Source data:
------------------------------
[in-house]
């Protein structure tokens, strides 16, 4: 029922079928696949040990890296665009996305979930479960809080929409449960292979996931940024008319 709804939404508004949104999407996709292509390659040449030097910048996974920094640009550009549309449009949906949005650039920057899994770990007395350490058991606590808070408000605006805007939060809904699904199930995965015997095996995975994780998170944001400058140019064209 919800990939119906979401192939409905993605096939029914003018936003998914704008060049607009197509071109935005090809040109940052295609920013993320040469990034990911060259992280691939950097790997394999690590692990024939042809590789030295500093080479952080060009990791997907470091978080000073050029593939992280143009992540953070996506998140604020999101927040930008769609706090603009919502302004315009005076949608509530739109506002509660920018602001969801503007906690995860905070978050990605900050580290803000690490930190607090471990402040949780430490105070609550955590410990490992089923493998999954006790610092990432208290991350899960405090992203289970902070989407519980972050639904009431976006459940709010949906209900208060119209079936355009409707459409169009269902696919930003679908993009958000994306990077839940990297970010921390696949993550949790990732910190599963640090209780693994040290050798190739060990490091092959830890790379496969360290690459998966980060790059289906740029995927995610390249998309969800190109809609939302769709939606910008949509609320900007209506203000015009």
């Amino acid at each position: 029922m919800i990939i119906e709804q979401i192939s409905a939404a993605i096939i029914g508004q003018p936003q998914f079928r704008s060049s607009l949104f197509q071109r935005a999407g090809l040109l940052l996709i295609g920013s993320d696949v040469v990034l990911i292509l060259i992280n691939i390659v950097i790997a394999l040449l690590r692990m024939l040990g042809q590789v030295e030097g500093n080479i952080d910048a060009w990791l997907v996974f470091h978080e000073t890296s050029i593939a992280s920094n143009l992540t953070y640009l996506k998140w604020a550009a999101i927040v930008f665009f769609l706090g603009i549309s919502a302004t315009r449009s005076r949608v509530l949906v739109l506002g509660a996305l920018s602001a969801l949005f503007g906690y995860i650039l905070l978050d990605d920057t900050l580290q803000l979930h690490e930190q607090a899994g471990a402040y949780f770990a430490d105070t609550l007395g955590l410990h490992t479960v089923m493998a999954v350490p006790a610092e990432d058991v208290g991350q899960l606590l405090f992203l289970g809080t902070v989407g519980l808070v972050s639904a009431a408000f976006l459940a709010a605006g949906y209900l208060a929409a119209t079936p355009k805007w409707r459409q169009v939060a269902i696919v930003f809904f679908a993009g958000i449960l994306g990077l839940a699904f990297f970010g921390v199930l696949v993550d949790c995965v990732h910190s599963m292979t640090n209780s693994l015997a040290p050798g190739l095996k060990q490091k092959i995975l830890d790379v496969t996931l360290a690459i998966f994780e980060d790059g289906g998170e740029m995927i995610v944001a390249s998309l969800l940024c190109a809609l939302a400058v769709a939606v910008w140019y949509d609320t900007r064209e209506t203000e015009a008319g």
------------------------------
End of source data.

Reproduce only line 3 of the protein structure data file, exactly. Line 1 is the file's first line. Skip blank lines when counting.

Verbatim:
């Amino acid at each position: 029922m919800i990939i119906e709804q979401i192939s409905a939404a993605i096939i029914g508004q003018p936003q998914f079928r704008s060049s607009l949104f197509q071109r935005a999407g090809l040109l940052l996709i295609g920013s993320d696949v040469v990034l990911i292509l060259i992280n691939i390659v950097i790997a394999l040449l690590r692990m024939l040990g042809q590789v030295e030097g500093n080479i952080d910048a060009w990791l997907v996974f470091h978080e000073t890296s050029i593939a992280s920094n143009l992540t953070y640009l996506k998140w604020a550009a999101i927040v930008f665009f769609l706090g603009i549309s919502a302004t315009r449009s005076r949608v509530l949906v739109l506002g509660a996305l920018s602001a969801l949005f503007g906690y995860i650039l905070l978050d990605d920057t900050l580290q803000l979930h690490e930190q607090a899994g471990a402040y949780f770990a430490d105070t609550l007395g955590l410990h490992t479960v089923m493998a999954v350490p006790a610092e990432d058991v208290g991350q899960l606590l405090f992203l289970g809080t902070v989407g519980l808070v972050s639904a009431a408000f976006l459940a709010a605006g949906y209900l208060a929409a119209t079936p355009k805007w409707r459409q169009v939060a269902i696919v930003f809904f679908a993009g958000i449960l994306g990077l839940a699904f990297f970010g921390v199930l696949v993550d949790c995965v990732h910190s599963m292979t640090n209780s693994l015997a040290p050798g190739l095996k060990q490091k092959i995975l830890d790379v496969t996931l360290a690459i998966f994780e980060d790059g289906g998170e740029m995927i995610v944001a390249s998309l969800l940024c190109a809609l939302a400058v769709a939606v910008w140019y949509d609320t900007r064209e209506t203000e015009a008319g």